Re: [Videolib] instructor's DVD from textbook

From: Jessica Rosner <maddux2014@gmail.com>
Date: Wed Apr 08 2009 - 20:04:47 PDT

 Not my area really but I think you may have big problem because of the
restriction on using any material specifically made for teaching/Educational
use in any distance education situation. I have no idea if what are
discussing falls into that restriction and I am too tired to look up the
wording in the TEACH act but it might be a good idea to check/

On Wed, Apr 8, 2009 at 5:20 PM, Fragola, Patty <fragolap@uww.edu> wrote:

> I just had a faculty member ask if she could use a portion of the DVD
> that came with the instructor’s copy of the textbook for her online class.
> She normally shows portions of the material from the DVD in her face to face
> class.
>
>
>
> It sounds like there are multiple case studies on the DVD (she thought more
> that 10). She wants to show just one.
>
>
>
> Is she free to stream as many of the case studies as she would like because
> they are part of the textbook? Or is she limited to a “reasonable” amount as
> if it were a separate item?
>
>
>
> Seems to me that she would be fine to just show one case study, but I was
> wondering how to answer the next person who wants to show them all.
>
>
>
> thanks in advance for the insight.
>
>
>
> patricia
>
>
>
>
>
> Patricia Fragola
>
> Circulation Coordinator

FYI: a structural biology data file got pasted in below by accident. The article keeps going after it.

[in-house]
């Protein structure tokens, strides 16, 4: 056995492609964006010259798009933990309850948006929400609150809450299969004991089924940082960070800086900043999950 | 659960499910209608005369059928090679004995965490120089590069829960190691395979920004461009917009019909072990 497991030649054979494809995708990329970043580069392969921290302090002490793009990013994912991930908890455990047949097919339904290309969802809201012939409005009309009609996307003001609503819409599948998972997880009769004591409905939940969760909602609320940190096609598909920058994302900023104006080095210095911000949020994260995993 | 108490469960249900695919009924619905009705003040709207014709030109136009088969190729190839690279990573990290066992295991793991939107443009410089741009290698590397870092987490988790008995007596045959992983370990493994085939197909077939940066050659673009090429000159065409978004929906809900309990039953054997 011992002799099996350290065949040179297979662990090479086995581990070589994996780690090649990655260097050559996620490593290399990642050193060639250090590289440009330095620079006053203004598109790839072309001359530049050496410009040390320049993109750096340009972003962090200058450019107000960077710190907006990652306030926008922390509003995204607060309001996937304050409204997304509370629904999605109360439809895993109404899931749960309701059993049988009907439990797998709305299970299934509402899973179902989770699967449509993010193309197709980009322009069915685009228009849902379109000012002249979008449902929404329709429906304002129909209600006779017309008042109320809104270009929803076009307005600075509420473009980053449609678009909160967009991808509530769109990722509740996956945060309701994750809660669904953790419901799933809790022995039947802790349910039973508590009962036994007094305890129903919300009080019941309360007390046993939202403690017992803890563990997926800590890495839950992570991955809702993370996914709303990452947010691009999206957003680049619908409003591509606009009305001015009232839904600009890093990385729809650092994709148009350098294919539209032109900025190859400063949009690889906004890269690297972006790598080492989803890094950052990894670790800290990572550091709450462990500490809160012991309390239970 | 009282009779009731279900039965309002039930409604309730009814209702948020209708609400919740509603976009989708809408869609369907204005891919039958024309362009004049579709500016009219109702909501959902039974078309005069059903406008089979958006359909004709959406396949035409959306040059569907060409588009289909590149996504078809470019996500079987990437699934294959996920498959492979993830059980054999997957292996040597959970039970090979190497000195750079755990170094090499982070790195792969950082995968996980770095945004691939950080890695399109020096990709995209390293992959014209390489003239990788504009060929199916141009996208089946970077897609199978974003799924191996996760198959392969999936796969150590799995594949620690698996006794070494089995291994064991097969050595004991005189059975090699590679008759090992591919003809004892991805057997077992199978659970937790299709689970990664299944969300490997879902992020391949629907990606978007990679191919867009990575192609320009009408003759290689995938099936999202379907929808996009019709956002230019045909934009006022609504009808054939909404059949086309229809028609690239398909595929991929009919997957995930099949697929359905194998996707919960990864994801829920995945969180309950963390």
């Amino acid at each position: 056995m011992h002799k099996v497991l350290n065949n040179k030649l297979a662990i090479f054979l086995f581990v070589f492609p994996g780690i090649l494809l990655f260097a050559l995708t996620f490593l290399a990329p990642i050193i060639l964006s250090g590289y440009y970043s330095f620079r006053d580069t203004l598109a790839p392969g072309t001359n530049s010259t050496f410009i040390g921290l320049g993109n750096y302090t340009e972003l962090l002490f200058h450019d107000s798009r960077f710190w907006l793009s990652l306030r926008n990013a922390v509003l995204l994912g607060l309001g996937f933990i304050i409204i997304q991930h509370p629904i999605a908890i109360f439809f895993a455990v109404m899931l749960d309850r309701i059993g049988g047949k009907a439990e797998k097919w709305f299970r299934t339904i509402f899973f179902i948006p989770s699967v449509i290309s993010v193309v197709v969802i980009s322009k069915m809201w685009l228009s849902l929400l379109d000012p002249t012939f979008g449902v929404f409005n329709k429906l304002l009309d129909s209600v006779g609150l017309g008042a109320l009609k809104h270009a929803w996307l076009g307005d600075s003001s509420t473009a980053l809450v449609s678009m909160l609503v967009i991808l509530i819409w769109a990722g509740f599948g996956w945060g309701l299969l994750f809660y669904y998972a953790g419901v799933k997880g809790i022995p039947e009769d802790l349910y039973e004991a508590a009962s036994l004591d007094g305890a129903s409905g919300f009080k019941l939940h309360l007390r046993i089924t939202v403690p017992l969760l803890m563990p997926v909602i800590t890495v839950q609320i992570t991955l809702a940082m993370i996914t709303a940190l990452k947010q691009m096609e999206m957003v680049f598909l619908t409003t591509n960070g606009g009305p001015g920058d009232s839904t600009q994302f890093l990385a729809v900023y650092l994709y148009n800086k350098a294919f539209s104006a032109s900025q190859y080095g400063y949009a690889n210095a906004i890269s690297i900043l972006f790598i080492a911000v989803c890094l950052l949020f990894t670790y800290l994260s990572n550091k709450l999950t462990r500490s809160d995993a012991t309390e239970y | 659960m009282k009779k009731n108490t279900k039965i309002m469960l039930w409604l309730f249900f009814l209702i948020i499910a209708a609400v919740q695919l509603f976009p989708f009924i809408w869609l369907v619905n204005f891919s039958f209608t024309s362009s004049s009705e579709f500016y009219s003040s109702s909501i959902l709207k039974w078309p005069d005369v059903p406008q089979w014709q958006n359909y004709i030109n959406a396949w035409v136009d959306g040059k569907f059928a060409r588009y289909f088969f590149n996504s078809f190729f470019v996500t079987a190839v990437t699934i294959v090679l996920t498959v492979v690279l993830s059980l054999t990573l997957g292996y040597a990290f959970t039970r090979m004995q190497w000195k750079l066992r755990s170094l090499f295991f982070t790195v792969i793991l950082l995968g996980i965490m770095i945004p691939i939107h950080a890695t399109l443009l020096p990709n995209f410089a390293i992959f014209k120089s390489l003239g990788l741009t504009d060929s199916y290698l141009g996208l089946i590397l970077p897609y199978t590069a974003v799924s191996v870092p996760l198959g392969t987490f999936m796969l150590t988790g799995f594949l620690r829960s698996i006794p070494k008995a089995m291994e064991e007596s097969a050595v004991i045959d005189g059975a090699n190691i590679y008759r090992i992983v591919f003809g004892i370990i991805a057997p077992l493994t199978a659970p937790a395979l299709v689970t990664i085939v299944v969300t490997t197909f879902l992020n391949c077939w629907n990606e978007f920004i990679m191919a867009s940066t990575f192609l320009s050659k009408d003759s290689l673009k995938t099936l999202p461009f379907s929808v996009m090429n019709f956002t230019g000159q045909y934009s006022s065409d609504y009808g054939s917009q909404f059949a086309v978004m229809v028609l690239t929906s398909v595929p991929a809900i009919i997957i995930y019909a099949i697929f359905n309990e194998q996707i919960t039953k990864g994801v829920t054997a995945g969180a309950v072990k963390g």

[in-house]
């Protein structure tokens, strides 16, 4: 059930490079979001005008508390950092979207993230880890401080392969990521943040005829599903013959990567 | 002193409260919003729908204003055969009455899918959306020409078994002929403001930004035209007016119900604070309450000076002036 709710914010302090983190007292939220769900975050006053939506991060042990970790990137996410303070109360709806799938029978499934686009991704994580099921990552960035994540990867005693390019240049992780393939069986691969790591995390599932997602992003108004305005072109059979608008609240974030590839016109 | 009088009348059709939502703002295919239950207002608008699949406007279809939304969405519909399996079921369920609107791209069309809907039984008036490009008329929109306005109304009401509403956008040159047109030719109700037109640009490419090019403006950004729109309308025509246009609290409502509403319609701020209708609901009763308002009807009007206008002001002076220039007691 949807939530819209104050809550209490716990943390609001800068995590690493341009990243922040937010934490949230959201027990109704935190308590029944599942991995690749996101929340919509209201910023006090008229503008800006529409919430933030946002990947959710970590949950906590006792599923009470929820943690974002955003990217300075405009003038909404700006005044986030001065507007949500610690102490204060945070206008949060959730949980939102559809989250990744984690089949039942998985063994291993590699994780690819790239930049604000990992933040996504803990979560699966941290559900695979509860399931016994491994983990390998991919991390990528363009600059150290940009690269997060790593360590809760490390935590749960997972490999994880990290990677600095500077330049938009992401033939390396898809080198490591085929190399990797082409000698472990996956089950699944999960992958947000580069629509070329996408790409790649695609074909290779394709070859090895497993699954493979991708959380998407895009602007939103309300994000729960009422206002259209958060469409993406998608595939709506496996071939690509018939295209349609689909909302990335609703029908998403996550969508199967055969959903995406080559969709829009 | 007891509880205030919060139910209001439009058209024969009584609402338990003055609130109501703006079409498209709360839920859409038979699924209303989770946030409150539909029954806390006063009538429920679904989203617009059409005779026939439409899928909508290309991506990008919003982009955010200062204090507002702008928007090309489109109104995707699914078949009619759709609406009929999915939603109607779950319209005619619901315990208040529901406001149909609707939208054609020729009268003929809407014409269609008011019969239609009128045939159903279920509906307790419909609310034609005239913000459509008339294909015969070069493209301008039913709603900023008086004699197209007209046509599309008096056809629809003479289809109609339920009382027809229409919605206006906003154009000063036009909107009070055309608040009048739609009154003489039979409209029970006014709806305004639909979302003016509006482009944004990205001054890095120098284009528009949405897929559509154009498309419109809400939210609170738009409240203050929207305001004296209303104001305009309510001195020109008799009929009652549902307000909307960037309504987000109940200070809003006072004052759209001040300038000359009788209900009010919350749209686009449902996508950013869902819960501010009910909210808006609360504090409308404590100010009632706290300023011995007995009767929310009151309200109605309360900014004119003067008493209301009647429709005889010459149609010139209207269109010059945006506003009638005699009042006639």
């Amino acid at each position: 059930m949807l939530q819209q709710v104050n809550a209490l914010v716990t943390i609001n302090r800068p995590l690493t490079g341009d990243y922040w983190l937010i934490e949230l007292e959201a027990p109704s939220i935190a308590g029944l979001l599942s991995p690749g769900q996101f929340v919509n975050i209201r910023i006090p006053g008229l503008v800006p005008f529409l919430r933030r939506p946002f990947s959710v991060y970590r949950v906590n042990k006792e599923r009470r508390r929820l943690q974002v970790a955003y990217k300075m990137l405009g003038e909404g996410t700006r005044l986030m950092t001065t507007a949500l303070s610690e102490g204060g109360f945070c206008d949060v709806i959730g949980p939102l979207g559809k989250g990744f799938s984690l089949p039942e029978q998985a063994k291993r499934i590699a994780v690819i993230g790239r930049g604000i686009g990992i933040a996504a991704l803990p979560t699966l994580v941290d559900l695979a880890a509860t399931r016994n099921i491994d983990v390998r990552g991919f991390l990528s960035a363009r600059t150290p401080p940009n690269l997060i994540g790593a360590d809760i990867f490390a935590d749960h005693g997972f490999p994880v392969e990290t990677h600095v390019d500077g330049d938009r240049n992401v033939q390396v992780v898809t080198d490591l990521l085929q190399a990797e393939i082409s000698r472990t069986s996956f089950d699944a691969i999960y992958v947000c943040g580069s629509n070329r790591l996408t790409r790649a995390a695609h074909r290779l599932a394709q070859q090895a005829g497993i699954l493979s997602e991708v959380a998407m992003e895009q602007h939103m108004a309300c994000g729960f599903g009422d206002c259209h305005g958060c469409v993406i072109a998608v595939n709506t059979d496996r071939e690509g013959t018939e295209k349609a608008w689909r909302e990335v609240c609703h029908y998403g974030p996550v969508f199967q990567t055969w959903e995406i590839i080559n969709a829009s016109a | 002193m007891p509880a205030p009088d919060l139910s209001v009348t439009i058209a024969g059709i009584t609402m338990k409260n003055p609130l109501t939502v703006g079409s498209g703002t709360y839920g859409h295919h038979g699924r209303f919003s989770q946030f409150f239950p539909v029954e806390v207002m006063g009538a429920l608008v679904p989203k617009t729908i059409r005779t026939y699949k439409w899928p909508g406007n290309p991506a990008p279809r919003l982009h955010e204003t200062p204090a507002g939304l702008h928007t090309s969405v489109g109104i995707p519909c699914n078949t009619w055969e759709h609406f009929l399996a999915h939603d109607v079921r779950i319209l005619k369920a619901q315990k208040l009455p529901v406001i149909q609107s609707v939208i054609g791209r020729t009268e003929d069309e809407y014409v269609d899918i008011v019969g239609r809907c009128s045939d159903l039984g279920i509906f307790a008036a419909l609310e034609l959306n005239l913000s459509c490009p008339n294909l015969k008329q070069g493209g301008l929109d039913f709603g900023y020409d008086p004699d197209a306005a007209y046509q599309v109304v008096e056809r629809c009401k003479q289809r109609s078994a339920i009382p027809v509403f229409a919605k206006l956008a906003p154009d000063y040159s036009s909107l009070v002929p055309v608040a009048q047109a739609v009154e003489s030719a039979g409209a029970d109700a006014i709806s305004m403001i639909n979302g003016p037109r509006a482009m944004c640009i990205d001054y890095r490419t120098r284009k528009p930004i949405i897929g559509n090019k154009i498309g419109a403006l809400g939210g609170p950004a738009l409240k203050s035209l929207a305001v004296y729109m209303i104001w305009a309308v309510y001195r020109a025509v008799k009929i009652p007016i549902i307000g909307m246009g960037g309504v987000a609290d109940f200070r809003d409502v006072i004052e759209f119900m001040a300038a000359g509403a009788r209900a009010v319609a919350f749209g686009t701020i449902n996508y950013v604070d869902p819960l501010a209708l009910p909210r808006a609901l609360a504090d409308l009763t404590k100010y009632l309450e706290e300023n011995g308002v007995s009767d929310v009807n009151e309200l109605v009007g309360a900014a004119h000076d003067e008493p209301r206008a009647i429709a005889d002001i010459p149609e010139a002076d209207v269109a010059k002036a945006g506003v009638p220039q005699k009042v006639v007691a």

>
> University Library
>
> University of Wisconsin-Whitewater
>
> 800 West Main Street
>
> Whitewater, Wisconsin 53190
>
> 262-472-5673
>
> fragolap@uww.edu
>
>
>
>
>
> VIDEOLIB is intended to encourage the broad and lively discussion of issues
> relating to the selection, evaluation, acquisition,bibliographic control,
> preservation, and use of current and evolving video formats in libraries and
> related institutions. It is hoped that the list will serve as an effective
> working tool for video librarians, as well as a channel of communication
> between libraries,educational institutions, and video producers and
> distributors.
>
>

VIDEOLIB is intended to encourage the broad and lively discussion of issues relating to the selection, evaluation, acquisition,bibliographic control, preservation, and use of current and evolving video formats in libraries and related institutions. It is hoped that the list will serve as an effective working tool for video librarians, as well as a channel of communication between libraries,educational institutions, and video producers and distributors.
Received on Wed Apr 8 20:05:41 2009

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